Corin Barsily Goodwin
Mika Gustavson MFT
Editors’ note: “Gifted” — meaning a person of substantially above-average intellectual or cognitive abilities — has various meanings and implications across the English-speaking world. In the US, education is publicly funded and provided from kindergarten (approximately age 5) through 12th grade (approximately age 18). There have been various federal and state programs and mandates addressing the educational needs of “gifted and talented” children in public school, which have generated various definitions and dividing lines.
One of the central concepts in the English-speaking world about “giftedness” in children is “asynchronous development” — the child is in some domains developing in a range of normal for his or her age; and in other domains, is far ahead of same-age peers.
A key concept in “giftedness” is exceptionality — the child who is gifted is rare — “one in a hundred thousand” or “one in a million”. A second key concept is “twice exceptional” — a gifted child may also have significant barriers to expressing her abilities in the standard academic settings, such as a specific learning disability in the area of reading, writing, or math, or have other challenges such as ADHD or autism spectrum disorders (ASD).
In the world of the autism spectrum, much attention is paid to the behavioral and communications challenges inherent to the disorders. Because spectrum behaviors can be quite noticeable, they tend to come to the forefront of parenting and educational concerns. Certainly the spectrum behaviors may be in greater need of immediate intervention – they are more likely to create distress for the child and for others around her – but awareness of other differences must also be given due consideration.
Many children with Asperger’s Syndrome are of higher than average intelligence. In fact, quite a few fall into the gifted range. If your child is one of these, it’s important to understand what “gifted” means. (Hint: It has nothing to do with academic achievement.) Giftedness is a neurological difference just as is autism in its many flavors. The bigger picture includes not only academic potential but also the challenges of developmental asynchrony that can lead to an overlap with spectrum characteristics. The higher the overall IQ, the more likely there is to be a dual diagnosis. Distinguishing which characteristics belong to which diagnosis can be challenging, and occasionally useful as part of the process of understanding who your child really is.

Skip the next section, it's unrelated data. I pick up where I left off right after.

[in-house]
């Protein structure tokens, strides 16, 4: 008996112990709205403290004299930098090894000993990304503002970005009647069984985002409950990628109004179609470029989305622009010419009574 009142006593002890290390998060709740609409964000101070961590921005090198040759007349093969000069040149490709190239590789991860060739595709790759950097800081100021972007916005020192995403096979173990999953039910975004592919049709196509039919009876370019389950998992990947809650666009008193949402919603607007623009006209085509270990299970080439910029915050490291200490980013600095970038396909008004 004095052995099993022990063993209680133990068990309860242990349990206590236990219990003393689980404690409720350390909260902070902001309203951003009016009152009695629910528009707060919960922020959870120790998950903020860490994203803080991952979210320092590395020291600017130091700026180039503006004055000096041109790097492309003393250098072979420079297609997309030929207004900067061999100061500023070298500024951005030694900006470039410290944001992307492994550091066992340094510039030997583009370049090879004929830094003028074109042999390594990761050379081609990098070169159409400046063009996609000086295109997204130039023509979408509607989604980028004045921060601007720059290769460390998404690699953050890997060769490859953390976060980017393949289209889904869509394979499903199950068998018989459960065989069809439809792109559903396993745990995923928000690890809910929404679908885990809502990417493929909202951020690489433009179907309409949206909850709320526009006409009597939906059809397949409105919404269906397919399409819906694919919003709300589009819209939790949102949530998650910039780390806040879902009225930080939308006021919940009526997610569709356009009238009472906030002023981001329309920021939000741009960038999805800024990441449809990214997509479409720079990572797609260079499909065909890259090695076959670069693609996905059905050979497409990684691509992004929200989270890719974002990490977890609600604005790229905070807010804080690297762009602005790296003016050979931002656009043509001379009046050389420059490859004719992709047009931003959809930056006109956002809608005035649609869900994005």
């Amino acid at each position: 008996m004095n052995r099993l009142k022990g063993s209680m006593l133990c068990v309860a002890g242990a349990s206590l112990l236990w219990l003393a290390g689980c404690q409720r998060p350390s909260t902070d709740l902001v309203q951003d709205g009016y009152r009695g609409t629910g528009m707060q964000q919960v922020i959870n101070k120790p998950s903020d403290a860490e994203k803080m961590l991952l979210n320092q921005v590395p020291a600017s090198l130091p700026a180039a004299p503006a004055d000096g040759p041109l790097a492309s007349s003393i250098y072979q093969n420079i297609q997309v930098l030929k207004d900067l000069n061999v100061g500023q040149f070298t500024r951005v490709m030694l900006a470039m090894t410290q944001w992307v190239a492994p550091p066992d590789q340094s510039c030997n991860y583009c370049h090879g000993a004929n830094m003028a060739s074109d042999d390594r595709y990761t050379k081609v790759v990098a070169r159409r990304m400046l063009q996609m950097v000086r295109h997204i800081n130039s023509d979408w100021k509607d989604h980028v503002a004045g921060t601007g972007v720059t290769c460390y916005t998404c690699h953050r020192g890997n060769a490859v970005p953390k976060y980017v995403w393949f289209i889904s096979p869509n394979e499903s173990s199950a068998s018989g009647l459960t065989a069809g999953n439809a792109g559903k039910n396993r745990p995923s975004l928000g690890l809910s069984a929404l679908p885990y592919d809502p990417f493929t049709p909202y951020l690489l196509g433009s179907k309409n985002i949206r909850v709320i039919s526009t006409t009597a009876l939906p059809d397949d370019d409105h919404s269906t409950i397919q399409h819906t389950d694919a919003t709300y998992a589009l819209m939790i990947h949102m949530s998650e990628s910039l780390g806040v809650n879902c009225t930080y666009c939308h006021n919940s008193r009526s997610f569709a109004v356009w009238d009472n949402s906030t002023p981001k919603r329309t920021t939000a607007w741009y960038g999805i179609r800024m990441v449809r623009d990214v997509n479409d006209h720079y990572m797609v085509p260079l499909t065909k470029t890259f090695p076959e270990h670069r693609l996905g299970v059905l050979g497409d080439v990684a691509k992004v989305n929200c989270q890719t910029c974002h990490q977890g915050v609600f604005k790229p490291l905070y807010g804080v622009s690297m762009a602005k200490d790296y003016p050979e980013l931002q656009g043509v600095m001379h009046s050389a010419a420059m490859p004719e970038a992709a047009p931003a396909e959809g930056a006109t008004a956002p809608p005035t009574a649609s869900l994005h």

One of the key questions you’ll need to answer is how one calibrates a “normal” range of behaviors. If you have a child who is twice exceptional – gifted, with another diagnosis such as ASD – it helps to learn what is “normal” for gifted as well as “normal” for ASD. When you have met one autistic child, you have met one autistic child. It’s the same for the twice-exceptional (2e) child: they are all different. Once you reach a point of diagnosis, you need to follow up with understanding of what it all means in practical terms. Are your child’s behaviors truly problematic, or do you find them disturbing because they don’t fit your mental image of how a child – or your child – should behave? Does the child need to change, or might they be perfectly fine with a different educational environment or an alternative set of expectations? As adults, we are more able to adjust our parenting or teaching style to meet them where they are than a growing child is able to become someone they are not.